Argemone. Argemone mexicana, L. Prickly Poppy. Argemone, Fr. Stachelmohn, G.—An annual plant, belonging to the Papaveraceae, growing in our Southern and Western States, Mexico, the West Indies, Brazil and in many parts of Africa and Southern Asia. For an illustrated paper on the structure of the seed of this plant by Schlotterbeck and Eckler, see Proc. A. Ph. A., 1906, 467. The whole plant abounds in a milky, acrid juice, which becomes yellow on exposure, and has been used as a local application in obstinate cutaneous diseases, especially that affection known in Upper India as dhad, and also in cases of warts and even chancres. The alleged presence of morphine in Argemone mexicana has been disproven by J. O. Schlotterbeck (Proc. A. Ph. A., 1901, p. 247), who finds that the plant contains berberine, besides an alkaloid, protopine (argemonine of Peckoldt). The seeds of the plant have been used in colic, 8 grains (0.5 Gm.), given in emulsion, and repeated if necessary every half hour until three doses have been taken. (P. J., xiii, 642.) For further information concerning this drug, see U. S. D., 19th ed., p. 1395.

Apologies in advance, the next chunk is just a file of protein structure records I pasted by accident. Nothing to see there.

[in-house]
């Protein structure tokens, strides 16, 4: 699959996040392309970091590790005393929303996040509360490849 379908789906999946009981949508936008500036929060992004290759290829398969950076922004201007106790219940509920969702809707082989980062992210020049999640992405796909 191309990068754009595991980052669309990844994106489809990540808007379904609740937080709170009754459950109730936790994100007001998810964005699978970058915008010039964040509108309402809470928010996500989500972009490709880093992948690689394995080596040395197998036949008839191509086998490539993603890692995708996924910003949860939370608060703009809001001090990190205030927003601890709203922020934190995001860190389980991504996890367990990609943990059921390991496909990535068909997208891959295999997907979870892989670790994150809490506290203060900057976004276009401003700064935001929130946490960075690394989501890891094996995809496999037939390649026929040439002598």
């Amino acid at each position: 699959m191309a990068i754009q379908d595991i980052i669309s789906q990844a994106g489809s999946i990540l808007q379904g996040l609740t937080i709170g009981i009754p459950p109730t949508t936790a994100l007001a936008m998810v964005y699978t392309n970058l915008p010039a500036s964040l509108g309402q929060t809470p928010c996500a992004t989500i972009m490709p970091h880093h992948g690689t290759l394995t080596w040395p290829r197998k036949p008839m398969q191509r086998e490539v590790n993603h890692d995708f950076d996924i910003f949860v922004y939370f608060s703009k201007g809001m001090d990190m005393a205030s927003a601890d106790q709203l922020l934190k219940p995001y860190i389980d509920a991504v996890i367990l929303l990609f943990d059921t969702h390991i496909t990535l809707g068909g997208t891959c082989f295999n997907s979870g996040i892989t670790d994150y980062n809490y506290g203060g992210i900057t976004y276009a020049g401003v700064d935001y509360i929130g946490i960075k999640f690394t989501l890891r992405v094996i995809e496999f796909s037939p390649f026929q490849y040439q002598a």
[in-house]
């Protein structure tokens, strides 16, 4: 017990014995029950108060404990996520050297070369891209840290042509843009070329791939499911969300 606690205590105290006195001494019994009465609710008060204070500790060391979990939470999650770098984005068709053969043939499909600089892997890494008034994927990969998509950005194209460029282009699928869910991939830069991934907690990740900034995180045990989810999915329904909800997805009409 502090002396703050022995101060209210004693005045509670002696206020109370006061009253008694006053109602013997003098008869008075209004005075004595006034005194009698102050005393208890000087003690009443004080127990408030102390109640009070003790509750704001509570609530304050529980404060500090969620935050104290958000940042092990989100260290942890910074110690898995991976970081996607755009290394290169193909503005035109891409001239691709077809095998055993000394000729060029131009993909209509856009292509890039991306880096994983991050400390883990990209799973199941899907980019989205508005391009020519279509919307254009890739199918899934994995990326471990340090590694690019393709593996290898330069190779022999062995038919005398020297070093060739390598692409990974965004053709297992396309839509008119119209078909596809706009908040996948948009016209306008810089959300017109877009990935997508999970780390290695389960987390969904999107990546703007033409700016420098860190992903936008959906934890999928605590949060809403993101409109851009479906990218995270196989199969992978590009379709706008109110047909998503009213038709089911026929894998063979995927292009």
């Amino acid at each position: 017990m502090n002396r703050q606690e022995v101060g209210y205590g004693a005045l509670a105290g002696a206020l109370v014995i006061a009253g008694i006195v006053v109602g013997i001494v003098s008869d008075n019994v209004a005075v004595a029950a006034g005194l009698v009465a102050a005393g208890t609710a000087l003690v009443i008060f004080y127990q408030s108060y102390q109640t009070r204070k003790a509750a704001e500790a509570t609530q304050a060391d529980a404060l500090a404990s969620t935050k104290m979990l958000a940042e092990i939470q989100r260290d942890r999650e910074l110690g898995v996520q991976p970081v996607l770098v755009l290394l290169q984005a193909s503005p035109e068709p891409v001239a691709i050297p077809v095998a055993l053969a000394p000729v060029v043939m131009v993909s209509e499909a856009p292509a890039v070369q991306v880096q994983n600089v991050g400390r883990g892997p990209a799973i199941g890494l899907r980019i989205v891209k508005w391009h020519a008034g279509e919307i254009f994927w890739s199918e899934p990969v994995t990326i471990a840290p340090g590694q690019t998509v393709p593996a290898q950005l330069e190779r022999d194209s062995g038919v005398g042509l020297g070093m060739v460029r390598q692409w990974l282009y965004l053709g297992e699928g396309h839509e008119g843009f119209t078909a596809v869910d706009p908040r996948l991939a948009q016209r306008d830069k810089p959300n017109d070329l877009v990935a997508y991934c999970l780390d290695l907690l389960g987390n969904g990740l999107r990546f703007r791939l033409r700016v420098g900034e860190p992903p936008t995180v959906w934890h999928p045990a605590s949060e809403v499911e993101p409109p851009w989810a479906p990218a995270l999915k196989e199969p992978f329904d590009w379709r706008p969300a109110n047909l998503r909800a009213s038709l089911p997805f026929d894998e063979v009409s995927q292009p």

The Dispensatory of the United States of America, 1918, was edited by Joseph P. Remington, Horatio C. Wood and others.